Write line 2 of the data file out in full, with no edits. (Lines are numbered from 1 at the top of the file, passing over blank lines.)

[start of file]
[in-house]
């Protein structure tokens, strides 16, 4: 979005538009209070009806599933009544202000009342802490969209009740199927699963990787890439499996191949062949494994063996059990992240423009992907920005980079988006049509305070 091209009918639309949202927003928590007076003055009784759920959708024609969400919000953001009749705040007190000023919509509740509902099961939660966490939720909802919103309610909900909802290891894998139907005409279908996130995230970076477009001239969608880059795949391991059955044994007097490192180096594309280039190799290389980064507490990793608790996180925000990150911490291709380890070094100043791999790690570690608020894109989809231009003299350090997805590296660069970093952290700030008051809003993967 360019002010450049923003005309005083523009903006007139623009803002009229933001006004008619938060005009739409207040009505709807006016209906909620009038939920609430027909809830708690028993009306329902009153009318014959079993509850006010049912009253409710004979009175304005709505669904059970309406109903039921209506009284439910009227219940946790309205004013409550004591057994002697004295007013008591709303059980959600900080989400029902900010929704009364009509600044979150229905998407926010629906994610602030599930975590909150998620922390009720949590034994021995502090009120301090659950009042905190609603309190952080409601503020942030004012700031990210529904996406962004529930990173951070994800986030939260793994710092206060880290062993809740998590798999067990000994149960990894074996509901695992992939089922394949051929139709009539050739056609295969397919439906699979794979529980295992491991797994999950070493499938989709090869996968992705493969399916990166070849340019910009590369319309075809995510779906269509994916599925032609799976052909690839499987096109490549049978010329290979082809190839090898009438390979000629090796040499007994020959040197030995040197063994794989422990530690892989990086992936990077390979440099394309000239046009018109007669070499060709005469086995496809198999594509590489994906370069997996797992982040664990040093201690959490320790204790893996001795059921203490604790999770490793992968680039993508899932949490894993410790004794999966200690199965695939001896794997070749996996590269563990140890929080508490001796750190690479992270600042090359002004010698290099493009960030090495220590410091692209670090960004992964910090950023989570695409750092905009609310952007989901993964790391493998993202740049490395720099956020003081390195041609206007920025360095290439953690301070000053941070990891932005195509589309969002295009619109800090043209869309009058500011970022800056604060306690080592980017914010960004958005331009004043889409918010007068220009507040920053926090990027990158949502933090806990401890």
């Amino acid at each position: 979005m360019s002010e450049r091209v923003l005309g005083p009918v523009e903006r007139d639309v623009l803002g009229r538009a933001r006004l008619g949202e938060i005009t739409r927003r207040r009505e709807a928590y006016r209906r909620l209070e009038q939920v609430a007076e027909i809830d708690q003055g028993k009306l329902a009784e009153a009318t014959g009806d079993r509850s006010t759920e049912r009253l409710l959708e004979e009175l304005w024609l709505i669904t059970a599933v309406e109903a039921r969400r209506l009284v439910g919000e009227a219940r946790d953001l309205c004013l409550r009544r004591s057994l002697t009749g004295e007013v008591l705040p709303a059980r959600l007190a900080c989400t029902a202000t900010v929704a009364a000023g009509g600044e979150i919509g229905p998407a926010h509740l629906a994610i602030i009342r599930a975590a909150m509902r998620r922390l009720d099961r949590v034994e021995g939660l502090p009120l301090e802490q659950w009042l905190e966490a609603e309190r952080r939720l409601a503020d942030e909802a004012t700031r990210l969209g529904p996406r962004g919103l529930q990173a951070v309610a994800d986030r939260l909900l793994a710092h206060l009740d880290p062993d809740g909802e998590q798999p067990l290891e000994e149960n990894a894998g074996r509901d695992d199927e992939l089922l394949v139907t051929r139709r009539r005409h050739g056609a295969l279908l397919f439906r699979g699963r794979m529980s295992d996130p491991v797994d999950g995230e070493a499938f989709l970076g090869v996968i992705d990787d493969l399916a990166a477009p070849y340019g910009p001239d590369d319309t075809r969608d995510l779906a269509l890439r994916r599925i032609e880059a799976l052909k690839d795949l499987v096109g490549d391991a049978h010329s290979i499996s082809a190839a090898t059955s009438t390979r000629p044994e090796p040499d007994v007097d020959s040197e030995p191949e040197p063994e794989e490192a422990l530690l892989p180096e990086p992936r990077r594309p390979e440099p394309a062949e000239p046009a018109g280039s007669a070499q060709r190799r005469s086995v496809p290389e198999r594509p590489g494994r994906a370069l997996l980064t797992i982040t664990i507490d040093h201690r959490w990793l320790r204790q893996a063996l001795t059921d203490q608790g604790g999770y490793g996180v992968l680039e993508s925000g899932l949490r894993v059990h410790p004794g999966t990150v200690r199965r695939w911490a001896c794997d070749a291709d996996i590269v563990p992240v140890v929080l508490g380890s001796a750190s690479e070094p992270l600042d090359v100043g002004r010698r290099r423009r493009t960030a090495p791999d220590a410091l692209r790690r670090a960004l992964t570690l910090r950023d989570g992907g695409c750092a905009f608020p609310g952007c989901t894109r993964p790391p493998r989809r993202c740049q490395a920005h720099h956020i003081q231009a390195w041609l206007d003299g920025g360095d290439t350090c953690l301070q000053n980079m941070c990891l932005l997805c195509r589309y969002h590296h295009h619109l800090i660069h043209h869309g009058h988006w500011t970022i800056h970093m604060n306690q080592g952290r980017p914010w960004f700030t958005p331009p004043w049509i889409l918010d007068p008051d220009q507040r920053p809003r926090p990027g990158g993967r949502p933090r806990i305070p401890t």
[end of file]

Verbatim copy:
């Protein structure tokens, strides 16, 4: 979005538009209070009806599933009544202000009342802490969209009740199927699963990787890439499996191949062949494994063996059990992240423009992907920005980079988006049509305070 091209009918639309949202927003928590007076003055009784759920959708024609969400919000953001009749705040007190000023919509509740509902099961939660966490939720909802919103309610909900909802290891894998139907005409279908996130995230970076477009001239969608880059795949391991059955044994007097490192180096594309280039190799290389980064507490990793608790996180925000990150911490291709380890070094100043791999790690570690608020894109989809231009003299350090997805590296660069970093952290700030008051809003993967 360019002010450049923003005309005083523009903006007139623009803002009229933001006004008619938060005009739409207040009505709807006016209906909620009038939920609430027909809830708690028993009306329902009153009318014959079993509850006010049912009253409710004979009175304005709505669904059970309406109903039921209506009284439910009227219940946790309205004013409550004591057994002697004295007013008591709303059980959600900080989400029902900010929704009364009509600044979150229905998407926010629906994610602030599930975590909150998620922390009720949590034994021995502090009120301090659950009042905190609603309190952080409601503020942030004012700031990210529904996406962004529930990173951070994800986030939260793994710092206060880290062993809740998590798999067990000994149960990894074996509901695992992939089922394949051929139709009539050739056609295969397919439906699979794979529980295992491991797994999950070493499938989709090869996968992705493969399916990166070849340019910009590369319309075809995510779906269509994916599925032609799976052909690839499987096109490549049978010329290979082809190839090898009438390979000629090796040499007994020959040197030995040197063994794989422990530690892989990086992936990077390979440099394309000239046009018109007669070499060709005469086995496809198999594509590489994906370069997996797992982040664990040093201690959490320790204790893996001795059921203490604790999770490793992968680039993508899932949490894993410790004794999966200690199965695939001896794997070749996996590269563990140890929080508490001796750190690479992270600042090359002004010698290099493009960030090495220590410091692209670090960004992964910090950023989570695409750092905009609310952007989901993964790391493998993202740049490395720099956020003081390195041609206007920025360095290439953690301070000053941070990891932005195509589309969002295009619109800090043209869309009058500011970022800056604060306690080592980017914010960004958005331009004043889409918010007068220009507040920053926090990027990158949502933090806990401890």